BMC Neuroscience

, 14:O19 | Cite as

The inhibitory network of the striatum at the edge of chaos

Open Access
Oral presentation
  • 718 Downloads

Keywords

Medium Spiny Neuron Fixed Stimulus Global Selection Population Component Excitatory Projection 

The striatum forms the main input structure to the Basal Ganglia (BG), a subcortical structure involved in the selection and reinforcement learning of action sequences. It is 90% composed of medium spiny neurons (MSNs) which inhibit each other through collaterals, receive excitatory projections from cortex and are the only cells projecting outside the striatum. Because of its inhibitory structure the MSN network is often thought to act selectively, transmitting the most active cortical inputs downstream in the BG while suppressing others. However studies show that local MSN network connections are too sparse and weak to perform global selection and their function remains puzzling. Here we suggest that rather than generating a static stimulus dependent activity pattern the MSN network is optimized to generate stimulus dependent dynamical population activity patterns for extended time periods after variations in cortical excitation. Indeed MSNs form cell assemblies whose population firing rates vary coherently on slow behaviourally relevant timescales [1]. Furthermore individual MSNs display diverse response profiles locked to task and reward predicting events [2, 3] with phasic activity peaks broadly distributed across the whole spectrum of delays after task events [4, 5, 6]. We have previously shown [7, 8] that such activity emerges in a model of a spiking MSN network but only at realistic connectivities of ~15% and only when MSN generated inhibitory post-synaptic potentials (IPSPs) are realistically sized. Here we suggest a reason why the MSN network generates such activity. We investigate how network generated population activity interacts with temporally varying cortical driving activity, as would occur in a behavioral task. We find [9] that at unrealistically high connectivity a stable winners-take-all regime is found where network activity separates into fixed stimulus dependent regularly firing and quiescent components. In this regime only a small number of population firing rate components interact with cortical stimulus variations. Around 15% connectivity a transition to a more dynamically active regime occurs where all cells constantly switch between activity and quiescence. In the low connectivity regime MSN population components wander randomly and here too are independent of variations in cortical driving. Only in the striatally realistic transition regime do weak changes in cortical driving interact with many population components so that sequential cell assemblies are reproducibly activated for many hundreds of msecs after stimulus onset and PSTH display strong stimulus and temporal specificity. We show that this activity is maximized at striatally realistic connectivities and IPSP sizes and cortical stimuli are also maximally distinguished at striatally realistic parameter settings. In fact Lyapunov exponent computations show that, quite remarkably, the MSN network sits precisely at a marginally stable point, the edge of chaos. Thus we suggest the local MSN network has optimal characteristics - it is neither too stable to respond in a dynamically complex temporally extended way to cortical variations, nor is it too unstable to respond in a consistent repeatable way. We discuss how these properties may be utilized in temporally delayed reinforcement learning tasks strongly recruiting the striatum.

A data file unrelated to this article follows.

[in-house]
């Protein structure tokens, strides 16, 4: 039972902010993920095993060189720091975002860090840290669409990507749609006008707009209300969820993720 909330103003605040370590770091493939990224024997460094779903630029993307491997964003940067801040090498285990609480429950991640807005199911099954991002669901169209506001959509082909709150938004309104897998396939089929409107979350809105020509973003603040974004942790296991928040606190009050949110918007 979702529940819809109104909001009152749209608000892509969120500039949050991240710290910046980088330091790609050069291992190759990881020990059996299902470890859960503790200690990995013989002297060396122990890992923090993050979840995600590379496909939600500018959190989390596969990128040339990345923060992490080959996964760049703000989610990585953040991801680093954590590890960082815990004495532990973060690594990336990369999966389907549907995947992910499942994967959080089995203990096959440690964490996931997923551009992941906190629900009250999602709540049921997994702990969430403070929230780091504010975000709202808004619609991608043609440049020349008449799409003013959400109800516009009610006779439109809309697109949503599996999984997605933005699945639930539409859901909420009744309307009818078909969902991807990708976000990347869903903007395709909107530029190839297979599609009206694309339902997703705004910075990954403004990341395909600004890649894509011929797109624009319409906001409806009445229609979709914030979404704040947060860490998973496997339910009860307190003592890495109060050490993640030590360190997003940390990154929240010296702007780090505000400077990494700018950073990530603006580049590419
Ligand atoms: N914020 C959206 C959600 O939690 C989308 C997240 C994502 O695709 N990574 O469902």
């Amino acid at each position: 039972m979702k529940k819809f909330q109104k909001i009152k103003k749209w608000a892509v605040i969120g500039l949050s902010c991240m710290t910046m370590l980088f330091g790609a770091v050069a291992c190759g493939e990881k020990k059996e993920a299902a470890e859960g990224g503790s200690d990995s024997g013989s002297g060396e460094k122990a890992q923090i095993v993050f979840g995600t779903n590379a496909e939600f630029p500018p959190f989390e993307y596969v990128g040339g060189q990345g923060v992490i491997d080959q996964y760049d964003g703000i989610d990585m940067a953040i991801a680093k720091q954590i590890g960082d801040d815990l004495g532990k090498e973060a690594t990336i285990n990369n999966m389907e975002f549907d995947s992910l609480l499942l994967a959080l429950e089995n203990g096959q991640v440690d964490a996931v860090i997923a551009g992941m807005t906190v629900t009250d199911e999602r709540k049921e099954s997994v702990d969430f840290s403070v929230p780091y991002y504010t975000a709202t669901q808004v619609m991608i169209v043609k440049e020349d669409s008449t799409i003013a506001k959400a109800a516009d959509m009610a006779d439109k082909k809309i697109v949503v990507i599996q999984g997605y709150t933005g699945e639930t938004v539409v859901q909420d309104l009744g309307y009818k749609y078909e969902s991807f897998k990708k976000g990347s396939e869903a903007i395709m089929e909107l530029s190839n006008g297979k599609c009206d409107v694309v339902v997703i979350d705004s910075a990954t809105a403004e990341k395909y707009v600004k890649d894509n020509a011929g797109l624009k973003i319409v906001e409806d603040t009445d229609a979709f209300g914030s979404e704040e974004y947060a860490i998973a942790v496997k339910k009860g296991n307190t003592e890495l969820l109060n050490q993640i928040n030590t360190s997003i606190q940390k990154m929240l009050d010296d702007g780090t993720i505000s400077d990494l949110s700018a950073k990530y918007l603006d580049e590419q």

References

  1. 1.
    Carrillo-Reid L, Tecuapetla F, Tapia D, Hernández-Cruz A, Galarraga E, Drucker-Colin R, Bargas J: Encoding network states by striatal cell assemblies. J Neurophysiol. 2008, 1435-1450. 99Google Scholar
  2. 2.
    Crutcher MD, DeLong MR: Single cell studies of the primate putamen. II. Relations to direction of movement and pattern of muscular activity. Exp Brain Res. 1984, 53: 244-258. 10.1007/BF00238154.CrossRefPubMedGoogle Scholar
  3. 3.
    Hikosaka O, Sakamoto M, Usui S: Functional properties of monkey caudate neurons I. Activities related to saccadic eye movements. J Neurophysiol. 1989, 61: 780-798.PubMedGoogle Scholar
  4. 4.
    Jin DZ, Fujii N, Graybiel AM: Neural representation of time in cortico-basal ganglia circuits. Proc Natl Acad Sci USA. 2009, 106: 19156-19161. 10.1073/pnas.0909881106.PubMedCentralCrossRefPubMedGoogle Scholar
  5. 5.
    Schmitzer-Torbert N, Redish AD: Neuronal activity in the rodent dorsal striatum in sequential navigation : separation of spatial and reward responses on the multiple T task. J Neurophysiol. 2004, 2259-2272. 91Google Scholar
  6. 6.
    Berke JD, Breck JT, Eichenbaum H: Striatal versus hippocampal representations during win-stay maze performance. J Neurophysiol. 2009, 1575-87. 101Google Scholar
  7. 7.
    Ponzi A, Wickens JR: Sequentially switching cell assemblies in random inhibitory networks of spiking neurons in the striatum. J Neurosci. 2010, 5894-5911. 30Google Scholar
  8. 8.
    Ponzi A, Wickens JR: Input dependent cell assembly dynamics in a model of the striatal medium spiny neuron network. Front Syst Neurosci. 2012, 6: 6-PubMedCentralCrossRefPubMedGoogle Scholar
  9. 9.
    Ponzi A, Wickens JR: Optimal balance of the Striatal Medium Spiny Neuron Network. PloS Comp Bio.Google Scholar

Copyright information

© Ponzi and Wickens; licensee BioMed Central Ltd. 2013

This article is published under license to BioMed Central Ltd. This is an Open Access article distributed under the terms of the Creative Commons Attribution License (http://creativecommons.org/licenses/by/2.0), which permits unrestricted use, distribution, and reproduction in any medium, provided the original work is properly cited.

Authors and Affiliations

  1. 1.Okinawa Institute of Science and Technology (OIST)OkinawaJapan

Personalised recommendations